“It’s been really frustrating in the past couple years to watch the systemic dismantling of HASA services,” she added.
In addition, a recent legislative attempt to reduce the financial burdens of HASA housing clients faltered. On September 18, Gov. David Paterson vetoed a bill that would have helped such clients by capping their personal contribution to their rent at 30 percent of their income. Paterson said that if the Legislature could find funding for the bill, he would sign it before his term ends in December.
Meanwhile, some clients who receive a HASA rent subsidy pay as much as 70 percent of their income in rent. “Basically, you’re reduced to a level of impoverishment,” King said.
In the hallway outside the courtroom, Herring consulted with an attorney before she approached the judge. She said that HASA owed most of the back rent, and he asked her if she had documents proving she was a HASA client.
“No,” Herring said, visibly frustrated. “I’ve never done this before.”
The judge ruled she would have until the end of October to get her back rent sorted out with HASA. The court determined that Herring owed her landlord $339, while HASA owed $1,447.
After the hearing, a Human Resources Administration court liaison met with Herring and gave her his telephone number. He told her to go straight to her HASA caseworker and give him all the paperwork. If the problem wasn’t solved, he told her to call him.
Herring laughed for the first time that morning and clapped her hand to her mouth.
“I just feel better now that someone is helping me,” she said.
Despite her success in court, Herring, who pays 54 percent of her income in rent, said she will continue to struggle to make ends meet.
Because her illness prevents her from working, she relies on Social Security and SSI payments for income. One day last month, in her Bronx apartment, she sat on her bed next to a large brown teddy bear and pointed out the handful of pills she takes each morning and night to keep her disease at bay. She contracted HIV in 1981 at Metropolitan Hospital after a botched blood transfusion but was not tested until 1995, when she went to a health clinic and they suggested she take the test.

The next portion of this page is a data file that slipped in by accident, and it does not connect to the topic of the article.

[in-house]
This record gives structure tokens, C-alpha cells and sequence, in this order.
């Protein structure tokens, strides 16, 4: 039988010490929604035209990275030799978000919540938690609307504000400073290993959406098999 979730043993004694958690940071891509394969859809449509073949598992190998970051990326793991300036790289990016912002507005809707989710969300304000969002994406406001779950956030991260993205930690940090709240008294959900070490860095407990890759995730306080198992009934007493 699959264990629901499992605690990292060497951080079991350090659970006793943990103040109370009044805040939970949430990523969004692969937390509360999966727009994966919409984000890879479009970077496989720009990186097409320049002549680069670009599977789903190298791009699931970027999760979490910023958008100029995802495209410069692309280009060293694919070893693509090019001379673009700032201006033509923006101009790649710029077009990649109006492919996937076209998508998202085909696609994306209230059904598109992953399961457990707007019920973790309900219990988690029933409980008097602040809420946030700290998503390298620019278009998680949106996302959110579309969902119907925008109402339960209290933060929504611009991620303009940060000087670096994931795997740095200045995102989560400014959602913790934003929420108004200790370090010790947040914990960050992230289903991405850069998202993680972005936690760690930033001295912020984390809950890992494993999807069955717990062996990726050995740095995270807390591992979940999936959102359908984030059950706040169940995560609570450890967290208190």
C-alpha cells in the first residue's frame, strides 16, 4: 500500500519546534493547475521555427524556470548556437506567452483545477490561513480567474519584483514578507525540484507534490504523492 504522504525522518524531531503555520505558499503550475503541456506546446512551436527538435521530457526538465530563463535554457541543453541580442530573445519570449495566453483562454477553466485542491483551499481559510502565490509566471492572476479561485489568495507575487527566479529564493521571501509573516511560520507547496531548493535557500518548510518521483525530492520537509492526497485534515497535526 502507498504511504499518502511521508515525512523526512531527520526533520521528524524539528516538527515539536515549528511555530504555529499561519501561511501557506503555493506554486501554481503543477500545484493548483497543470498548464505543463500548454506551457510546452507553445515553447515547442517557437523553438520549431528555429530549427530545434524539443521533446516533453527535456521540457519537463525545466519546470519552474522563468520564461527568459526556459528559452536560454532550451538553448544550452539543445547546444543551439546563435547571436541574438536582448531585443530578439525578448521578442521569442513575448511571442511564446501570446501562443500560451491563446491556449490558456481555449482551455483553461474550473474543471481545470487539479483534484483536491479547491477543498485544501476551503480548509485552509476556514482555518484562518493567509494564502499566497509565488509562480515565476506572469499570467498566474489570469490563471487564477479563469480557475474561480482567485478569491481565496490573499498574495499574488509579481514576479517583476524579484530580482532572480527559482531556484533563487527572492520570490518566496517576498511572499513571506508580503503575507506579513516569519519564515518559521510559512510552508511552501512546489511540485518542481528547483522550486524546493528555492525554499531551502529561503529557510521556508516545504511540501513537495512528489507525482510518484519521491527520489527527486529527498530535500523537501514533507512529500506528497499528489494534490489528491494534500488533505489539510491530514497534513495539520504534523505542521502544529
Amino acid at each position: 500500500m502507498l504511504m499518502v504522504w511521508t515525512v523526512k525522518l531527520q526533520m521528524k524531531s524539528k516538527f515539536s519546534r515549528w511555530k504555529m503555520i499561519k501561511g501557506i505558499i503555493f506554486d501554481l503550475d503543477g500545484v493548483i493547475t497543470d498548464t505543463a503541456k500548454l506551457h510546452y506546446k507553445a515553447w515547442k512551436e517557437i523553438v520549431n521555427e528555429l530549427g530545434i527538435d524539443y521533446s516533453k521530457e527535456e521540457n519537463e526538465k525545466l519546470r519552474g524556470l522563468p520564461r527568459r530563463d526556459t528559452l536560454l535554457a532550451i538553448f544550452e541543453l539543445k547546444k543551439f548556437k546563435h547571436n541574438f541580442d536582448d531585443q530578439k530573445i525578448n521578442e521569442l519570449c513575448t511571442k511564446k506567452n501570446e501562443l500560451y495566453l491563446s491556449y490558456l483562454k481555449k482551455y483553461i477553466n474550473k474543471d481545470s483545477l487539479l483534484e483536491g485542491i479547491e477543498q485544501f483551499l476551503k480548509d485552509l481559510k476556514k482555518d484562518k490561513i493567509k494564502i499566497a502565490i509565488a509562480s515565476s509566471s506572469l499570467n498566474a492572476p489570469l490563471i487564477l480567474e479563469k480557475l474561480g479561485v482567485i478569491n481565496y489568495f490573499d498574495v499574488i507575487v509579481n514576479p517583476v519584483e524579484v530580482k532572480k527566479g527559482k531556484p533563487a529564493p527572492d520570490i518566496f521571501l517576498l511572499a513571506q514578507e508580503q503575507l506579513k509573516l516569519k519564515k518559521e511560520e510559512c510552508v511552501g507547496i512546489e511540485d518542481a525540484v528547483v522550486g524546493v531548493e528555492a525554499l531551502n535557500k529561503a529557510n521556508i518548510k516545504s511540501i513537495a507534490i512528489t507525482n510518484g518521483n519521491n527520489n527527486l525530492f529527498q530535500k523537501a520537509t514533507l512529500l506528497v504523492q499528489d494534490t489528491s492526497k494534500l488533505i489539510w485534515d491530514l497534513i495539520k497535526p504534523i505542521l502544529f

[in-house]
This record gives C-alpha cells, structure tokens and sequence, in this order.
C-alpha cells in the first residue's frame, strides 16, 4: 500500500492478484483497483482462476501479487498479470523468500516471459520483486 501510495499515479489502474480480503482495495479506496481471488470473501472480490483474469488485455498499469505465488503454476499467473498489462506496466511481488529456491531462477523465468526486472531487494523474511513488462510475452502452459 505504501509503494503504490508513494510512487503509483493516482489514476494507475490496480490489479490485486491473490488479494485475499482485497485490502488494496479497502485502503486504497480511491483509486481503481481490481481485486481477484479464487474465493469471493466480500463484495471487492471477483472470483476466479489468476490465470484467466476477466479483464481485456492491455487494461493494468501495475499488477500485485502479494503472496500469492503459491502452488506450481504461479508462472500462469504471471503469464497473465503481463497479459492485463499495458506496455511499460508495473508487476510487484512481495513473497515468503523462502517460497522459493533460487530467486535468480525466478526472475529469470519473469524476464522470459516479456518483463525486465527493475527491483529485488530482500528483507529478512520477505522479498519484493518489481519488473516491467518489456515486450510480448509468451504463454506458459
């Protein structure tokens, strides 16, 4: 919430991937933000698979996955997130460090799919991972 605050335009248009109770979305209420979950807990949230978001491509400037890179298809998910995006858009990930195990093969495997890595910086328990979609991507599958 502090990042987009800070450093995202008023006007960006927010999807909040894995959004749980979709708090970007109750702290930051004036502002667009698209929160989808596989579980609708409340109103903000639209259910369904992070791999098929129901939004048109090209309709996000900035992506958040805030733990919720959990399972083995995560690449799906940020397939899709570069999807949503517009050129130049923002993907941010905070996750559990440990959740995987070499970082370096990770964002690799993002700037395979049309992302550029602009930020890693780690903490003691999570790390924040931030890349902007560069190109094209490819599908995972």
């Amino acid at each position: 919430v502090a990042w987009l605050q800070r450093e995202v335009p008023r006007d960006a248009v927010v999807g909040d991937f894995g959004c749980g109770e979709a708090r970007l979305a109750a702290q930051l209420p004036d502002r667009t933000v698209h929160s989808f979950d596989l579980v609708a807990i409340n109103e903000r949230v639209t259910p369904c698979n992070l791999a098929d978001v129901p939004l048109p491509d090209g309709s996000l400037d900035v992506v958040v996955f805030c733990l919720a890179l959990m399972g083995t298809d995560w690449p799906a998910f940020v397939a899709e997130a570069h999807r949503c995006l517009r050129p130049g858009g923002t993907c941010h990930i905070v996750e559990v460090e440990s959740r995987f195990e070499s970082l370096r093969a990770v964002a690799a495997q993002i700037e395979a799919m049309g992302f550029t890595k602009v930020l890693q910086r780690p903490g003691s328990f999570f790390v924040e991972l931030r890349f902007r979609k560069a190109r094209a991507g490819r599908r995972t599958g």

When she got the results back, she found out the virus had progressed to AIDS.
Herring worked as a counselor for HIV-positive women at Bronx-Lebanon Hospital until 2007 but had to quit because of her health, she said. Since then she’s been hospitalized multiple times for heart problems and pneumonia.
Without the ability to work, she said, life is hard.
“I’m barely surviving,” Herring said. “It’s not an easy life for a person with the virus.”
Her Social Security and SSI payments total about $780 each month. After she pays $423 a month for her $1,100 apartment in Parkchester, $357 remains. With it, she pays for the gas, electric and cable bill, for bus fare to her frequent medical appointments, and other living expenses.
Sometimes, she said, she has to choose between buying a new pair of shoes or paying her electric bill.
“Sometimes what I do is if I can pay the rent I pay the rent,” Herring said. “If some bill can be omitted so I can pay something else, I’ll do that. This is how I’m living. Believe me, it’s not comfortable.”
“Sometimes you would like to take yourself to a movie,” she added. “Or take yourself to dinner. That’s not happening here.”